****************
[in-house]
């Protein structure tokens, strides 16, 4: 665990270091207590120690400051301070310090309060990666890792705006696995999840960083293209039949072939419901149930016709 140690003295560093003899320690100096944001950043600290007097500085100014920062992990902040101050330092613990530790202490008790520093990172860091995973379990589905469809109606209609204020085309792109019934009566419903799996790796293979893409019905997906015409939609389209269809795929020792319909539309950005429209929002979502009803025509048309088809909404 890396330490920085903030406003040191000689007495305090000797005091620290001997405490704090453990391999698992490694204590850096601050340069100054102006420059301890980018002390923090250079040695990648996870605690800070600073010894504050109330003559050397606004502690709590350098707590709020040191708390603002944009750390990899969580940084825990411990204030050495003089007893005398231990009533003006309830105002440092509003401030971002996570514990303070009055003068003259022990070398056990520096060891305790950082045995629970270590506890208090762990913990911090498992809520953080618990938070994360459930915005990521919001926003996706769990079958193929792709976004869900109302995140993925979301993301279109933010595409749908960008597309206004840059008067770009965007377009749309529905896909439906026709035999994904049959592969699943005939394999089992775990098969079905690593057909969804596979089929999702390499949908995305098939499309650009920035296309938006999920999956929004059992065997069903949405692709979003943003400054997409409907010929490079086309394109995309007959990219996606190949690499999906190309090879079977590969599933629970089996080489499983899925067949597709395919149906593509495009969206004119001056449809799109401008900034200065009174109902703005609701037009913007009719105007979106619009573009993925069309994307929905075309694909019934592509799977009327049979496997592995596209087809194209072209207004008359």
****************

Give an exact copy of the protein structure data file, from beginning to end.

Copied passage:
[in-house]
């Protein structure tokens, strides 16, 4: 665990270091207590120690400051301070310090309060990666890792705006696995999840960083293209039949072939419901149930016709 140690003295560093003899320690100096944001950043600290007097500085100014920062992990902040101050330092613990530790202490008790520093990172860091995973379990589905469809109606209609204020085309792109019934009566419903799996790796293979893409019905997906015409939609389209269809795929020792319909539309950005429209929002979502009803025509048309088809909404 890396330490920085903030406003040191000689007495305090000797005091620290001997405490704090453990391999698992490694204590850096601050340069100054102006420059301890980018002390923090250079040695990648996870605690800070600073010894504050109330003559050397606004502690709590350098707590709020040191708390603002944009750390990899969580940084825990411990204030050495003089007893005398231990009533003006309830105002440092509003401030971002996570514990303070009055003068003259022990070398056990520096060891305790950082045995629970270590506890208090762990913990911090498992809520953080618990938070994360459930915005990521919001926003996706769990079958193929792709976004869900109302995140993925979301993301279109933010595409749908960008597309206004840059008067770009965007377009749309529905896909439906026709035999994904049959592969699943005939394999089992775990098969079905690593057909969804596979089929999702390499949908995305098939499309650009920035296309938006999920999956929004059992065997069903949405692709979003943003400054997409409907010929490079086309394109995309007959990219996606190949690499999906190309090879079977590969599933629970089996080489499983899925067949597709395919149906593509495009969206004119001056449809799109401008900034200065009174109902703005609701037009913007009719105007979106619009573009993925069309994307929905075309694909019934592509799977009327049979496997592995596209087809194209072209207004008359």